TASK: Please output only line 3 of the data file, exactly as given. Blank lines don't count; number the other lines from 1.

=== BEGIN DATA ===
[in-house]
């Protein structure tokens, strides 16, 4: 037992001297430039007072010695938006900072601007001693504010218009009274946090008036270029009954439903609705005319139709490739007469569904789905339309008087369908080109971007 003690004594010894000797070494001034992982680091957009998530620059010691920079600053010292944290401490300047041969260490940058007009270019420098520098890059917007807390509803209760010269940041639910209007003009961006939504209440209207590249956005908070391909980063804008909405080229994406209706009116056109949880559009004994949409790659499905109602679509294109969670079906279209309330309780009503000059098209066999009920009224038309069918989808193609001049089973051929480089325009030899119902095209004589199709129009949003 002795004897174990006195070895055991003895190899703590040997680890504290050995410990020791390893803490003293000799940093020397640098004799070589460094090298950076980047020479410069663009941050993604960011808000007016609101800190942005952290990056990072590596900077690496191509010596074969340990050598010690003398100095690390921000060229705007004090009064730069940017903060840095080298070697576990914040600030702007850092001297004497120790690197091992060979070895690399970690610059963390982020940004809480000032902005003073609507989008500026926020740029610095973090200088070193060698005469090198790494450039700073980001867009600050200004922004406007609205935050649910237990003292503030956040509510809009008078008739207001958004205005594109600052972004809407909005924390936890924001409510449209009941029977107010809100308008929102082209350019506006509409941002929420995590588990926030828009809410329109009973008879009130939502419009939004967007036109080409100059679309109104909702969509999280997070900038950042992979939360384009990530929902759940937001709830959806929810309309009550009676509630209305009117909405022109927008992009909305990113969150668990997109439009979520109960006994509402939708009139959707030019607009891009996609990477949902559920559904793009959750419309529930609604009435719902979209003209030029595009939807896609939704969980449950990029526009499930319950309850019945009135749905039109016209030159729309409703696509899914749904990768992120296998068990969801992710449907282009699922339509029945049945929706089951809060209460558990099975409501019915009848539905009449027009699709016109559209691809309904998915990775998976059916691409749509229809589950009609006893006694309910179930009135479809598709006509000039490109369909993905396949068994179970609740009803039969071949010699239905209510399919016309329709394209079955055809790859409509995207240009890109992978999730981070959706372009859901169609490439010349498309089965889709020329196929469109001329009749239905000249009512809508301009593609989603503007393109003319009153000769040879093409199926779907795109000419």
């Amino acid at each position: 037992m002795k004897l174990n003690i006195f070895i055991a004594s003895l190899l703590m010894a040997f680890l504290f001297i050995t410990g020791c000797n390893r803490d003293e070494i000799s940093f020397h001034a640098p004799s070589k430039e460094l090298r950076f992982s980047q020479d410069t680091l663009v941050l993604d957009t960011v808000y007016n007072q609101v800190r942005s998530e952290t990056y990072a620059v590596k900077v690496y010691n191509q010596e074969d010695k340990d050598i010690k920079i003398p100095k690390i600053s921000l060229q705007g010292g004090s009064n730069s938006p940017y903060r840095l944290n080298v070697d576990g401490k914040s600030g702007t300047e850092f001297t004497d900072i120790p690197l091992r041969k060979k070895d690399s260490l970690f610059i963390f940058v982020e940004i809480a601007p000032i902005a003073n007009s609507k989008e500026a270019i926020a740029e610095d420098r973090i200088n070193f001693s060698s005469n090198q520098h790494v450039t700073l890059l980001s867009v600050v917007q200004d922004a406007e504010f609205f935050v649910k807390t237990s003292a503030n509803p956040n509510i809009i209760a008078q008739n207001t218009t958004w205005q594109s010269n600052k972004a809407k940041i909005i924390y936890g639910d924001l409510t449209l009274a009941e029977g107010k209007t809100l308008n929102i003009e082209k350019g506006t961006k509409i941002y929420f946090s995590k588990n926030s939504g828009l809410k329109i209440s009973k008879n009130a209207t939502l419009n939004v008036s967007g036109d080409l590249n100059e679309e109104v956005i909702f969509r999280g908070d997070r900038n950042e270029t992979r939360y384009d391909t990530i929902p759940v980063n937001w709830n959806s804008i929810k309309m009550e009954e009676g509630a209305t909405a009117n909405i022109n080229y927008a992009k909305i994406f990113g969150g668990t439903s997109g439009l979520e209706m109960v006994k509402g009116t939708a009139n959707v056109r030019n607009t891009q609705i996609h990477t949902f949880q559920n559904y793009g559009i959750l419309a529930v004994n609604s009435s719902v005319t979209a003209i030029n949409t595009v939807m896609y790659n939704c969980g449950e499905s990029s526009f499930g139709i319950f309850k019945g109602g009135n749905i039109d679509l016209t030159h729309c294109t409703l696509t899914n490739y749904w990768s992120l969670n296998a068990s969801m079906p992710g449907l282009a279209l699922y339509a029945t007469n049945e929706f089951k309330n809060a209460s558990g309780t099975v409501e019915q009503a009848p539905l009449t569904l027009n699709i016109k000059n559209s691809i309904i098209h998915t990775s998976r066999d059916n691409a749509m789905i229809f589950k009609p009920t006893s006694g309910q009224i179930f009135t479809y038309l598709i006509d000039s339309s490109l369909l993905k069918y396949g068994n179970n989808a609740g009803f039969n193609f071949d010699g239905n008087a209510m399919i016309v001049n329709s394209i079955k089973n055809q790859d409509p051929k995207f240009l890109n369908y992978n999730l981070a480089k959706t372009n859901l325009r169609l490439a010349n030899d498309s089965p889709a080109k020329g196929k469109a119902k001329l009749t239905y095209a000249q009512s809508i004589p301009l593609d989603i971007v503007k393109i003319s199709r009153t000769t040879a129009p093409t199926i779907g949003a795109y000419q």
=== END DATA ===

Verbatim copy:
């Amino acid at each position: 037992m002795k004897l174990n003690i006195f070895i055991a004594s003895l190899l703590m010894a040997f680890l504290f001297i050995t410990g020791c000797n390893r803490d003293e070494i000799s940093f020397h001034a640098p004799s070589k430039e460094l090298r950076f992982s980047q020479d410069t680091l663009v941050l993604d957009t960011v808000y007016n007072q609101v800190r942005s998530e952290t990056y990072a620059v590596k900077v690496y010691n191509q010596e074969d010695k340990d050598i010690k920079i003398p100095k690390i600053s921000l060229q705007g010292g004090s009064n730069s938006p940017y903060r840095l944290n080298v070697d576990g401490k914040s600030g702007t300047e850092f001297t004497d900072i120790p690197l091992r041969k060979k070895d690399s260490l970690f610059i963390f940058v982020e940004i809480a601007p000032i902005a003073n007009s609507k989008e500026a270019i926020a740029e610095d420098r973090i200088n070193f001693s060698s005469n090198q520098h790494v450039t700073l890059l980001s867009v600050v917007q200004d922004a406007e504010f609205f935050v649910k807390t237990s003292a503030n509803p956040n509510i809009i209760a008078q008739n207001t218009t958004w205005q594109s010269n600052k972004a809407k940041i909005i924390y936890g639910d924001l409510t449209l009274a009941e029977g107010k209007t809100l308008n929102i003009e082209k350019g506006t961006k509409i941002y929420f946090s995590k588990n926030s939504g828009l809410k329109i209440s009973k008879n009130a209207t939502l419009n939004v008036s967007g036109d080409l590249n100059e679309e109104v956005i909702f969509r999280g908070d997070r900038n950042e270029t992979r939360y384009d391909t990530i929902p759940v980063n937001w709830n959806s804008i929810k309309m009550e009954e009676g509630a209305t909405a009117n909405i022109n080229y927008a992009k909305i994406f990113g969150g668990t439903s997109g439009l979520e209706m109960v006994k509402g009116t939708a009139n959707v056109r030019n607009t891009q609705i996609h990477t949902f949880q559920n559904y793009g559009i959750l419309a529930v004994n609604s009435s719902v005319t979209a003209i030029n949409t595009v939807m896609y790659n939704c969980g449950e499905s990029s526009f499930g139709i319950f309850k019945g109602g009135n749905i039109d679509l016209t030159h729309c294109t409703l696509t899914n490739y749904w990768s992120l969670n296998a068990s969801m079906p992710g449907l282009a279209l699922y339509a029945t007469n049945e929706f089951k309330n809060a209460s558990g309780t099975v409501e019915q009503a009848p539905l009449t569904l027009n699709i016109k000059n559209s691809i309904i098209h998915t990775s998976r066999d059916n691409a749509m789905i229809f589950k009609p009920t006893s006694g309910q009224i179930f009135t479809y038309l598709i006509d000039s339309s490109l369909l993905k069918y396949g068994n179970n989808a609740g009803f039969n193609f071949d010699g239905n008087a209510m399919i016309v001049n329709s394209i079955k089973n055809q790859d409509p051929k995207f240009l890109n369908y992978n999730l981070a480089k959706t372009n859901l325009r169609l490439a010349n030899d498309s089965p889709a080109k020329g196929k469109a119902k001329l009749t239905y095209a000249q009512s809508i004589p301009l593609d989603i971007v503007k393109i003319s199709r009153t000769t040879a129009p093409t199926i779907g949003a795109y000419q």